Sunday, 5 March 2017

Running through the questions DrT needed to ask, and not just of himself

Last week Sir Mike Richards, the Care Quality Commission’s chief inspector of hospitals described the NHS as ‘standing on a burning platform’. It’s not the first time this description has been used. Sir Ian McKellen used it at the 2015 ‘Bring Back the NHS’ event and before him, Sir David Nicholson as the NHS CEO, used the phrase to describe the NHS in 2012. Given this time frame perhaps the NHS ‘burning platform’  is smouldering rather than a blazing inferno. The ‘burning platform’ metaphor comes from the story of Andy Mochan. Over 20 years ago he survived the Piper Alpha disaster, which killed 167 people, by jumping off the burning oil rig platform into the freezing water 150 feet below.

And the state of the NHS was very much to the fore at last week’s hustings event for Greater Manchester’s first elections for an elected mayor. I represented the University who were joint hosts alongside the RCN and AbbVie (the main sponsor). All 3 main political parties were represented, and they faced an invited audience of health care service providers, policy makers, local authorities and patient groups from across the North West. I was pleased to be able to ask 3 questions around research and innovation, both how research might be better funded and what it might be aimed at changing. I am passionate about research and have been ever since I got my PhD some 17 years ago.

Being awarded a PhD was something I never imagined I would experience. Whilst I was immensely proud of this achievement, these days my pride comes from having the opportunity to help others achieve their PhD dreams. To date I have supervised 23 doctoral students through to completion and have 3 more who, all being well, will complete this year. In those early days after gaining my PhD I went through all the usual ‘bursting with pride’ things (or showing off as my Mum would say) – a sign saying Dr for my office, new business cards, changing my email signature, and of course I insisted that everyone called me Dr, which eventually became Dr T.  Which I liked.

I liked it so much I went out and bought a cherished number plate for my car, DR T. I still it have today. Yesterday I collected my new car, and once again the Dr T number plate was transferred. Just for a moment I experienced a twinge of that old excitement of becoming a Doctor of Philosophy. But it was just a twinge and today I don’t know if it was my excitement or my creaking muscles and bones that I was feeling. Which may have been down to other causes. I have taken up running although I can’t say I have been enjoying it.

So when my fellow blogger Lynn, in her last blog, told of a book that made her reflect on the benefits that can come from running, I got it. Run for your Life by William Pullen is an easy read. It take as its main strand, the notion of Dynamic Running Therapy, or as it’s described in the book, DRT. Essentially, DRT brings together aspects of physical exercise, reflection and mindfulness. The movement of the body during exercise can provide a way of helping the individual to understand and make sense of what is going on at an emotional level. Although the book is primarily focused on running, walking, when it gets the heart to beat a little faster, can work just as well. And that was the first insight I gained from this book. The second insight was one I think already knew – running and walking can be: a great way to help with your thinking; become inspired when stuck; find answers to seemingly intractable problems; and to understand the true nature of self-acceptance.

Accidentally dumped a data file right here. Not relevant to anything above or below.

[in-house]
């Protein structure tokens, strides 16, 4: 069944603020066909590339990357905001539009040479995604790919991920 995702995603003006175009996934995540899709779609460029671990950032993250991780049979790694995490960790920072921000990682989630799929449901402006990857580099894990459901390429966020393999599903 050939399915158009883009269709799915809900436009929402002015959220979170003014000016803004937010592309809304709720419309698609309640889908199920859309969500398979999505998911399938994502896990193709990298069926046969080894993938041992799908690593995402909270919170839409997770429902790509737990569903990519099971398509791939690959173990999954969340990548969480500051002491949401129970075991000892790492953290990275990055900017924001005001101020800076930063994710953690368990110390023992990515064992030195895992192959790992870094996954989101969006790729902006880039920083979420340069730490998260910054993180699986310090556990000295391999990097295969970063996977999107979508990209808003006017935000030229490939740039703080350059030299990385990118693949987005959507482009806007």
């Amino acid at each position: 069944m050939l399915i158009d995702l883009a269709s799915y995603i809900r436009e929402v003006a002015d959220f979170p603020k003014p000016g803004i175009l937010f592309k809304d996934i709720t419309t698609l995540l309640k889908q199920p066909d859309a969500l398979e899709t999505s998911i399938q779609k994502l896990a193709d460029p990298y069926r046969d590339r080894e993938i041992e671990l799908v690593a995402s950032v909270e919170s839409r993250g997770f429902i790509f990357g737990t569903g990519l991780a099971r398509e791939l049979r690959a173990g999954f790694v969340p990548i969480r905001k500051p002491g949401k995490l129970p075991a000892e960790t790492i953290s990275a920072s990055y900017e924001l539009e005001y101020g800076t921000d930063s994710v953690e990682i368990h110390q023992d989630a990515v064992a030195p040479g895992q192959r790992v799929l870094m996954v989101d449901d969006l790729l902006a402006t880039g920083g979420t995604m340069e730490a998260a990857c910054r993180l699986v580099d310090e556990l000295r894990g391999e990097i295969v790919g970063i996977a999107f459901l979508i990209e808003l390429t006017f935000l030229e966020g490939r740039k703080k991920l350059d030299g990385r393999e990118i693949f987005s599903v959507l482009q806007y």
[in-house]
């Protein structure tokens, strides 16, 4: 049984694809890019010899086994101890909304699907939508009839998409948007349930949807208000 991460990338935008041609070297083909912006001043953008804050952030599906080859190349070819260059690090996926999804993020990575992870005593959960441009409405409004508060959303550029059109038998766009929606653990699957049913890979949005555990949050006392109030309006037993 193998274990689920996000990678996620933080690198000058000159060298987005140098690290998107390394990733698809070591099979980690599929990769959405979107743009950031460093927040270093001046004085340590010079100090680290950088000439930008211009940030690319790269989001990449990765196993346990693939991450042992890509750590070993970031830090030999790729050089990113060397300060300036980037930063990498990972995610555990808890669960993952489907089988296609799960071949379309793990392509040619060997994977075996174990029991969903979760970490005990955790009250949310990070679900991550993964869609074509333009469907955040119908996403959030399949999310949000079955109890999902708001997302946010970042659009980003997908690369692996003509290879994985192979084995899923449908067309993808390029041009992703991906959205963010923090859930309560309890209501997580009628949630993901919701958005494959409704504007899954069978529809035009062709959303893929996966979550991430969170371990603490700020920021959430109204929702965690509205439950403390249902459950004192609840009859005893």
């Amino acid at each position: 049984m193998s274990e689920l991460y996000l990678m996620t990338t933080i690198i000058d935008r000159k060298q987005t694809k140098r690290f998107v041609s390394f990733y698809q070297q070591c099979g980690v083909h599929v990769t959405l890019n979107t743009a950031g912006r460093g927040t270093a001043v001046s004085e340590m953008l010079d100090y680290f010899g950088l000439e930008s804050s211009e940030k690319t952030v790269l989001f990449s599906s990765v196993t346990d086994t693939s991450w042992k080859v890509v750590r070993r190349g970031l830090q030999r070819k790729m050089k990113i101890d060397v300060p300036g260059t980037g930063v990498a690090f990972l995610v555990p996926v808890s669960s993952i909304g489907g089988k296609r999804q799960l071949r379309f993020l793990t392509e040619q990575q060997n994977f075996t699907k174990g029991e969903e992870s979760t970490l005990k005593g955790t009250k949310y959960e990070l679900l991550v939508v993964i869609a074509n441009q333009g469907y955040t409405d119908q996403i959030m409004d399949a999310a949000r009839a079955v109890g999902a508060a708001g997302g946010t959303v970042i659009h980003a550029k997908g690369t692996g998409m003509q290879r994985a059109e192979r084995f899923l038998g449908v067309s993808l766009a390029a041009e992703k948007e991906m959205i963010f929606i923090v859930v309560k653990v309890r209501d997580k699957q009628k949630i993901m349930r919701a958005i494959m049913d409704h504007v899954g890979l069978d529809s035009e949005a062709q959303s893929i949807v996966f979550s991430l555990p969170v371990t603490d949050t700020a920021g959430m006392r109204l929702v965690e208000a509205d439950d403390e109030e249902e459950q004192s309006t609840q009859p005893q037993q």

I liked being reminded of this notion. I hadn’t got on with the running experiment, and increasingly the reason I had taken up running began to challenge me. Let me explain. We have an annual 10k run in Salford. This year the University celebrates 50 years of being a University and we had secured running numbers from 1967 - 2017 so that we could field 50 runners. The senior leadership team are expected to participate (although this has never been spoken out aloud) and that meant I felt I had to get into training and be ready for the September run.

New shoes and running gear was purchased and W was cajoled into being my running partner and every weekend since Christmas we have gone out and run – each run getting a little longer. Although it was good too exercise – particularly when it was cold, dark and wet outside, I never felt the same satisfaction with running as I do when walking. And I never got to a point of experiencing the DRT as described in Pullen’s book, whereas that is a familiar experience whilst walking. So yesterday I decided that I would stop running, and use the freed up time to continue walking (Fitbit tells me on average I walk 13k a day). 

I also now think my original reason for taking up running was somewhat flawed – I am a good corporate citizen and fully understand the need for role modelling and conformity, but I know I should have said NO to participating in the 10k run earlier. I am not sure why I didn’t. I have nothing to prove and I am more content with my Self and my Self in relation to others than I have ever been. And after all, I am not standing on a burning platform of career advancement, quite the opposite. So I am saying goodbye to DRT the running - but I will hang on to my number plate for a little while longer.